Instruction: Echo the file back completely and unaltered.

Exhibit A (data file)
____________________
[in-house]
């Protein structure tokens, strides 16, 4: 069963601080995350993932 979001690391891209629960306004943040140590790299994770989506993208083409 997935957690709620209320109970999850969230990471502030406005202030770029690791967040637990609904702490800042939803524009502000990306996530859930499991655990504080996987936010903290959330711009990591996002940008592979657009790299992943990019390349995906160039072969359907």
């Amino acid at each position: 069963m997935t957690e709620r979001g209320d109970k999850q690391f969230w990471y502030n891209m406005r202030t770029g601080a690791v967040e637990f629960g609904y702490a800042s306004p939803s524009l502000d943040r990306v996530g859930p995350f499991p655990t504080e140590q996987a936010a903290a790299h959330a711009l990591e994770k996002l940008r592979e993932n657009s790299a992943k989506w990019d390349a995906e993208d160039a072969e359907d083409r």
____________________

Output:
[in-house]
């Protein structure tokens, strides 16, 4: 069963601080995350993932 979001690391891209629960306004943040140590790299994770989506993208083409 997935957690709620209320109970999850969230990471502030406005202030770029690791967040637990609904702490800042939803524009502000990306996530859930499991655990504080996987936010903290959330711009990591996002940008592979657009790299992943990019390349995906160039072969359907």
């Amino acid at each position: 069963m997935t957690e709620r979001g209320d109970k999850q690391f969230w990471y502030n891209m406005r202030t770029g601080a690791v967040e637990f629960g609904y702490a800042s306004p939803s524009l502000d943040r990306v996530g859930p995350f499991p655990t504080e140590q996987a936010a903290a790299h959330a711009l990591e994770k996002l940008r592979e993932n657009s790299a992943k989506w990019d390349a995906e993208d160039a072969e359907d083409r």